The median is the mid-point in a distribution of values. We arrive at the median by lining up all the values smallest to largest and then finding the middle value.

Whereas the mean is vulnerable to outliers which are extreme values at either end of the distribution. Outliers can greatly increase or decrease the mean, but they have much less of an affect on the median.

We see this in diagram one above, where the median point is 45.5, considerably lower than the mean of 51.6. In the case above the mean is higher because the oldest four people skew the mean average upwards. The four oldest are a lot older than the people in the middle, compared to the average ages of the rest of population.

The median can be used in relation to both interval/ratio and ordinal variables.

### Mode

The mode is simply the value that occurs most frequently in a distribution. The mode can be applied to all types of variable.

In the diagram above, the mode is 28, because that is the only age which occurs twice.

#### Median more useful than the Mean?

With social data it is often more useful to know the median rather than the mean. This is especially true with wealth statistics in the UK.

Wealth and income distribution are of special interest to sociologists, because there is a lot of variation in distribution. Neither wealth nor income are equally distributed. Understanding how they are distributed has significant implications for life chances and social policy.

Visualising the total wealth in a bar chart looks like this:

Here you can clearly see a skew towards the top two deciles, especially the first decile. The richest 10% of households have an average of almost £2 million in wealth, which 8 times more than even the 4th decile.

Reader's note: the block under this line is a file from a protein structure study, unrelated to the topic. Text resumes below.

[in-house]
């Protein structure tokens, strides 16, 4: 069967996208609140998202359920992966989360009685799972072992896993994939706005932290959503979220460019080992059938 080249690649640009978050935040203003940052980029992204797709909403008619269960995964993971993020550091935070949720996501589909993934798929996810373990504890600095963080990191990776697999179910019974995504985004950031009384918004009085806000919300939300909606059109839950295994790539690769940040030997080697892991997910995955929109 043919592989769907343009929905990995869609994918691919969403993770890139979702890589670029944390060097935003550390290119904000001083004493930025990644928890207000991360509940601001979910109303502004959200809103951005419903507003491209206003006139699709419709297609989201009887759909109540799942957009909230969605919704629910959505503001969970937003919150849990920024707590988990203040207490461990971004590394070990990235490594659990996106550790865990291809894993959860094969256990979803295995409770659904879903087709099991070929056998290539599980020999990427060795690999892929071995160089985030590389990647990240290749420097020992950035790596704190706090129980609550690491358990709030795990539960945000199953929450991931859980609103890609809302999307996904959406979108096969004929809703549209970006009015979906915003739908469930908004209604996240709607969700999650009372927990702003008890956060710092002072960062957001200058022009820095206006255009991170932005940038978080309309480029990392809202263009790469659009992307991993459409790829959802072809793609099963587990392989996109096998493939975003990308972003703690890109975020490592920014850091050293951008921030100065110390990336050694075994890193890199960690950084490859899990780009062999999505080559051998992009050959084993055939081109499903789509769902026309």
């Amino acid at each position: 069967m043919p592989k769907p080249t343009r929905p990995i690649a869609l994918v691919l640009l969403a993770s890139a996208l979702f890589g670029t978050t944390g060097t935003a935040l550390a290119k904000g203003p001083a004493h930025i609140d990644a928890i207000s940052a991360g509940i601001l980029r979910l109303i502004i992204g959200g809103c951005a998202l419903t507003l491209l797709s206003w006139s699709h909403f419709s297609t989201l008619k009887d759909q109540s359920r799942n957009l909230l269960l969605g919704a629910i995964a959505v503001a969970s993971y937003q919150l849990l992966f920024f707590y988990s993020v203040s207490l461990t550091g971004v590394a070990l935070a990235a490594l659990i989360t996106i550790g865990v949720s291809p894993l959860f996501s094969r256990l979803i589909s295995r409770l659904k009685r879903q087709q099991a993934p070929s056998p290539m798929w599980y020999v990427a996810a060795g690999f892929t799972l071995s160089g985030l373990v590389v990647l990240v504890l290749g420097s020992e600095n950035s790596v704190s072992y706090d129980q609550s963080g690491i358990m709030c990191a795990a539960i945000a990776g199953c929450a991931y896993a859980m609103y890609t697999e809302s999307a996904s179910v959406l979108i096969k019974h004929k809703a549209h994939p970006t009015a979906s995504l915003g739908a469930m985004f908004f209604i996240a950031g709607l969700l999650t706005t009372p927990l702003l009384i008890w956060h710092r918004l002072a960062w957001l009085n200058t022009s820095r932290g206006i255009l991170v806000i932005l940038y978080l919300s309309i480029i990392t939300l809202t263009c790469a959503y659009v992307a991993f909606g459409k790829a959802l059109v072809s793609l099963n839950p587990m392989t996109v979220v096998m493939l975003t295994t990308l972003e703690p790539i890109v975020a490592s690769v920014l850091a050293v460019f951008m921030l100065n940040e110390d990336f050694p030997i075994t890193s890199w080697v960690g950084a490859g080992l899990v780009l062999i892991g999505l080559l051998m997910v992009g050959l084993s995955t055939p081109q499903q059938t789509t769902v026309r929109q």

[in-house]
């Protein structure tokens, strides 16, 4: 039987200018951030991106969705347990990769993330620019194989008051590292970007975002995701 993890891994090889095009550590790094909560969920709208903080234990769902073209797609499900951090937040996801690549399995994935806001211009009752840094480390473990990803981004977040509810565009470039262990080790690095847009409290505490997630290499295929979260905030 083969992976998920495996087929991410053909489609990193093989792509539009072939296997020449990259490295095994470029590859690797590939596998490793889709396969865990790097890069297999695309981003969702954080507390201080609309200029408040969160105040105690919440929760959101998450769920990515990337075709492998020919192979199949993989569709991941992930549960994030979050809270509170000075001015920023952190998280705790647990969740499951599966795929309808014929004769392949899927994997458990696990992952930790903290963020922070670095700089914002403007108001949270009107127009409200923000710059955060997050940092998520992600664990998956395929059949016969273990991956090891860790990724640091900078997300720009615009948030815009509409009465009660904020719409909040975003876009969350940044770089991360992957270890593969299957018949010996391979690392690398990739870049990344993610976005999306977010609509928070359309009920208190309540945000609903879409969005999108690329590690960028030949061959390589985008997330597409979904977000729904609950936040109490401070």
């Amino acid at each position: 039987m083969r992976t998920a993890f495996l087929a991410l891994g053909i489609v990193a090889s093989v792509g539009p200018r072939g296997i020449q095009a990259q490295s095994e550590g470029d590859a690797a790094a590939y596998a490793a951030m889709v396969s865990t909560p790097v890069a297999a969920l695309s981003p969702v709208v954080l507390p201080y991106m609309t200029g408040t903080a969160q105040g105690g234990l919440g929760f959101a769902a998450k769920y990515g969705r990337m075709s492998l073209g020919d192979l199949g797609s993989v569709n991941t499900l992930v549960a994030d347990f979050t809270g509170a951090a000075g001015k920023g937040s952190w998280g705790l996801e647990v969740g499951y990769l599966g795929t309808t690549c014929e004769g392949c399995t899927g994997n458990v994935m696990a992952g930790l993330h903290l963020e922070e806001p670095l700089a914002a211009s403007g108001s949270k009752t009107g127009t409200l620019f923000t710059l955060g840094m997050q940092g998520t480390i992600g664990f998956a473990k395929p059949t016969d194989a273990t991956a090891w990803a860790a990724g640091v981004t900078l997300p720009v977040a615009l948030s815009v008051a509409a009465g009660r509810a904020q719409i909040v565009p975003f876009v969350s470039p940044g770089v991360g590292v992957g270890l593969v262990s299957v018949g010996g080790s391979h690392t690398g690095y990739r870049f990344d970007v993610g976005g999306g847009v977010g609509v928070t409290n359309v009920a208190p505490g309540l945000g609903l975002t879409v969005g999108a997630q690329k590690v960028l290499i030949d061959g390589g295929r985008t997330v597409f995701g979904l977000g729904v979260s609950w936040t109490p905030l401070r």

In cases where there is a lot of variation in data, in terms of a large skew showing up at one end, as above, then get the mean and median being very different.

in the chart above the mean is £489 000, pulled up by the huge relative wealth of the top 20%.

The median wealth is only £280 000 and 50% of people have less than this.

Mean wealth in the UK gives you a misleading picture of the amount of wealth most people in the UK have!

## Measures of Dispersion

Measures of dispersion show the variation in a distribution.

Two measures of dispersion include:

• the range (the simplest)
• the standard variation.

### Range

The range of data is the distance between minimum and maximum values in a distribution. Like the mean, outliers can greatly affect the range.

The range of household wealth (grouped by decile) in the UK is £1.9 Million (see chart below).

This is a very simple measure which doesn’t tell us vary much about how much wealth ordinary people.

For example it doesn’t tell us that the top decile of households are almost twice as wealthy as the next decile down.

### Standard Deviation

We calculate the standard deviation by taking the difference in each value in a distribution from the mean and then dividing the total of the differences by the number of values.

The standard deviation is the average amount of deviation around the mean.

For example, the standard deviation of wealth in the UK (grouped by decile) is £575 211.

Outliers don’t affect the standard deviation as much as the range. The impact of outliers on the standard deviation is offset by dividing by the number of values.

### Box Plots

Box plots are popular for showing dispersion for interval/ratio variables.

The box plot provides an indication of both the central tendency (median) and dispersion (outliers).

The box plot of wealth below treats the top richest decile as an outlier. It clearly shows you the skew is the top.

The box shows you where the middle 50% of households sit: between £800 000 and £50 000.